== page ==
April 23, 2020 / 6:57 AM / 3 months ago

Fearing new virus wave, France refines end of lockdown plans

PARIS (Reuters) - France offered retailers some relief on Thursday, saying it wanted them to reopen when a nationwide lockdown ends on May 11, though some curbs could remain in certain areas to delay a new wave of the coronavirus.

The government has ruled out restaurants, bars and cafes reopening straight after the lockdown is lifted, and Finance Minister Bruno Le Maire indicated restrictions were likely to remain in regions that have been hit worst by the virus.

“We want all retailers to be able to open on May 11 in the same way out of fairness,” Le Maire told France Info radio, though he said protocols would first have to be worked out to protect clients and workers alike.

France has suffered the world’s fourth-highest reported coronavirus death toll of more than 20,000, with more than 158,000 infections.

President Emmanuel Macron ordered the lockdown in mid-March to slow the spread of the virus, but the government has been working on a plan that would minimise the chances of France being hit by a second wave of coronavirus cases when it ends.

The government is under pressure to get the economy running again as soon as possible, even from within Macron’s own party.

Le Maire did not say where restrictions on retailers could remain, but the areas hit hardest by the coronavirus are eastern France and the Paris region. Western France has been affected much less, and there are concerns that removing restrictions on travel between regions could increase its exposure.

Retail outlets that do reopen will need to adapt strict rules to limit the number of people in shops at one time.

Restaurants, cafes and bars will not reopen until mid-June at the earliest, and sports and religious gatherings will be banned at least until then, but people will in principle no longer need a document to walk the streets or go jogging.

FILE PHOTO: A cyclist rides in front of the deserted Galeries Lafayette department store in Paris as a lockdown is imposed to slow the rate of the coronavirus disease (COVID-19) in France, March 27, 2020. REUTERS/Charles Platiau/File Photo

PREVENTING A SECOND WAVE

Speaking in a video call with mayors from key cities on Thursday, Macron suggested that curbs on travel between regions would not be put in place but that different areas would have to adapt their strategy depending on how hard they had been hit.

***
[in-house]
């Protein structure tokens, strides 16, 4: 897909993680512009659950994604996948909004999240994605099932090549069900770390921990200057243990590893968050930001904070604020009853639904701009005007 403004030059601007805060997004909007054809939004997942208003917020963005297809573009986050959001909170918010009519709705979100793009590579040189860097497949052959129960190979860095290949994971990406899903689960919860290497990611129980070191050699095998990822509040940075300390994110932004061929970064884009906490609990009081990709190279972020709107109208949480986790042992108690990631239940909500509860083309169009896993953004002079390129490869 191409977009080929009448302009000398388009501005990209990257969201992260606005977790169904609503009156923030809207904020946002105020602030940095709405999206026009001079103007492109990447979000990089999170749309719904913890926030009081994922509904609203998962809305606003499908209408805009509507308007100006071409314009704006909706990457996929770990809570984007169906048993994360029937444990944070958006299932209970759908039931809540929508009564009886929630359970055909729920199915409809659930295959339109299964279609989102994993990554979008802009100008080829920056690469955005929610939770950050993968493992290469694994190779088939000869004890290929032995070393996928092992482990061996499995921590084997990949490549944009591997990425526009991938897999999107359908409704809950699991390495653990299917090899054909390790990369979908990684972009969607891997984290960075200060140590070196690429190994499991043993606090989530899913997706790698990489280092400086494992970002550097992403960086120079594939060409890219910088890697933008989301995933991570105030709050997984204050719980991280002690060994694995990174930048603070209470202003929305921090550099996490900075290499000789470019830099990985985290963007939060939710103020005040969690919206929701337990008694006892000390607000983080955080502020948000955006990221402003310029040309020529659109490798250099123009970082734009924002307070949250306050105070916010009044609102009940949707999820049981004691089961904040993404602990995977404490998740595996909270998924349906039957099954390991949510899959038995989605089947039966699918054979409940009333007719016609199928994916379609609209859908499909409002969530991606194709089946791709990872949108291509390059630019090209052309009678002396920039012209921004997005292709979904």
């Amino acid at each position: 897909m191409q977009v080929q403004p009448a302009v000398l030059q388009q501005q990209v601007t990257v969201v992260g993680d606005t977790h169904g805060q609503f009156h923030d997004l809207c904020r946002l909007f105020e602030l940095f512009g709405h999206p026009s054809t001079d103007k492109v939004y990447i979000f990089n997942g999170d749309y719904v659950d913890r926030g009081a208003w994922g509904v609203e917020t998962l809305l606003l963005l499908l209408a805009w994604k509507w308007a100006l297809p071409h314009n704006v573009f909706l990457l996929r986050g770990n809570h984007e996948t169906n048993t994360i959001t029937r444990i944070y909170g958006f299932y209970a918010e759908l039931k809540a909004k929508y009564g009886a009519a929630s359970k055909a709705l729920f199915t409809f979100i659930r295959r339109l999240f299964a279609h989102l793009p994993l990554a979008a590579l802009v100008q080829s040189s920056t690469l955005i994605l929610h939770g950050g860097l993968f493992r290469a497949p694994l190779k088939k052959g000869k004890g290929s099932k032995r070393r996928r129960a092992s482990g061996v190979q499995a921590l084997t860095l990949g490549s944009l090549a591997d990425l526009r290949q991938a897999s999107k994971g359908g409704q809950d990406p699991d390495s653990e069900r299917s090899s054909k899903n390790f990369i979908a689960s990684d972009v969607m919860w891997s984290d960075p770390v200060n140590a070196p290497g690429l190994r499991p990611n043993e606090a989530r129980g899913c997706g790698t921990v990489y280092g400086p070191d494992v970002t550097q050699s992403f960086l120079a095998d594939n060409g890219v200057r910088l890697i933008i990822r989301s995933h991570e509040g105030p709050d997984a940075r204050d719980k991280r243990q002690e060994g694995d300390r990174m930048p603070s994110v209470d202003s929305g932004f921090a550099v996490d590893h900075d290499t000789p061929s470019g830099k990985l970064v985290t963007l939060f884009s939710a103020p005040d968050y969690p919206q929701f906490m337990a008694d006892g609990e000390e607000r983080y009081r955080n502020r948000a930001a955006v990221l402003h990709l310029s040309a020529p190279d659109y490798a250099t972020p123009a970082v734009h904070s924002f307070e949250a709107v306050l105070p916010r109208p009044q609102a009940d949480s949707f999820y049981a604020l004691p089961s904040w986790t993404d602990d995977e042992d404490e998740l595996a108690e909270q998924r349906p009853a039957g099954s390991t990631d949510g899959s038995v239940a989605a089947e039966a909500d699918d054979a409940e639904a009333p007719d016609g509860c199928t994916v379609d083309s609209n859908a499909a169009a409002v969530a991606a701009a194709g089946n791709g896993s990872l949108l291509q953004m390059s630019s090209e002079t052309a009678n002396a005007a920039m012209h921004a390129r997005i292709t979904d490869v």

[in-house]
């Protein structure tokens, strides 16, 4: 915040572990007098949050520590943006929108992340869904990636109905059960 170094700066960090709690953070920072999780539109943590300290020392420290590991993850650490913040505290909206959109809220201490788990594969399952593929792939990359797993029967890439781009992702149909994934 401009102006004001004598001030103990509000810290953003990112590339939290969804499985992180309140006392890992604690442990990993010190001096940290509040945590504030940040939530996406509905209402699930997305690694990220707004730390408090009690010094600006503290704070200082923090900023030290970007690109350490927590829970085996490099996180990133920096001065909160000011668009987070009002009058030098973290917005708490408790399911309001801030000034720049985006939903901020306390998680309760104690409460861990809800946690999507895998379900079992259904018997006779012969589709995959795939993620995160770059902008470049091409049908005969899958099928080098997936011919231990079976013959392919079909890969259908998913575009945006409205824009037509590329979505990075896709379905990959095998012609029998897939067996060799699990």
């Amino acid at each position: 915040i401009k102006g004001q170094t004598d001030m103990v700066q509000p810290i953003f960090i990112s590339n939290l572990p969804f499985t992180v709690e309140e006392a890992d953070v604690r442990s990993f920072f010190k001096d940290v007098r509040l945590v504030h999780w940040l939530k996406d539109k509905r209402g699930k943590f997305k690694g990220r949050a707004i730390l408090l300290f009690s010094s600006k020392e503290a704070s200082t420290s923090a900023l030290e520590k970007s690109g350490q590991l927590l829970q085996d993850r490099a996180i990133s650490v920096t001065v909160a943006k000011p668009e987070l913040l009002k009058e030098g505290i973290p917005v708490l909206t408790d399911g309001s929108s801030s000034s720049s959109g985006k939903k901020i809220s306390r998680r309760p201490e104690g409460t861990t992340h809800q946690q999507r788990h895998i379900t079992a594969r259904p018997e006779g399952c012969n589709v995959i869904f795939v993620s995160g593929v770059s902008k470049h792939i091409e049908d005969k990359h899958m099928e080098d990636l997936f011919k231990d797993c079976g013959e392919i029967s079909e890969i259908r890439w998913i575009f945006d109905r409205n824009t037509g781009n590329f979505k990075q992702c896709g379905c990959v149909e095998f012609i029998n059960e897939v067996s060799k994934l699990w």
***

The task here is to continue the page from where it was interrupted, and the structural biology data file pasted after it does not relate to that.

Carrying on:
“As of today, there will be no arrangements that prevent moving from one region to another, but there will be different cases. Some people will remain confined because they are sick or more vulnerable,” a presidential source said.

France will aim to outline to local authorities the first details of a plan to unwind the lockdown around next Tuesday, Macron’s office said, before presenting a more final plan in early May.

Public Health Authority chief Jerome Salomon added a note of caution, telling a parliamentary hearing that lifting the lockdown would depend on a substantial fall in the number of people sick and in intensive care.

“France’s goal is not to create collective immunity by creating a second and then a third wave. That seems too dangerous to us,” Salomon said. “The goal is to prevent the circulation of the virus, and to create favourable conditions to gain time before the arrival of effective drugs or vaccines.”

Less than 10% of France’s 67 million population is expected to have contracted the virus by the end of the lockdown.

The government is also looking at limiting the movements of older people, who are more susceptible to contracting the virus, and the government has made clear that people “will not live as before” after the lockdown ends.

Companies have been told to encourage employees to continue working from home if they can, as this would limit the number of people using public transport.

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The government wants to ensure face masks are available to the public by the end of the lockdown, though it is unclear whether it will be compulsory to wear them.

The government also aims to increase the number of tests to about 700,000 a week from about 200,000 at the moment, Salomon said. It is also assessing whether those who test positive can then be isolated to break the chain of transmission.

Additional reporting by Myriam Rivet and Michel Rose; Editing by Nick McFie, Larry King and Timothy Heritage

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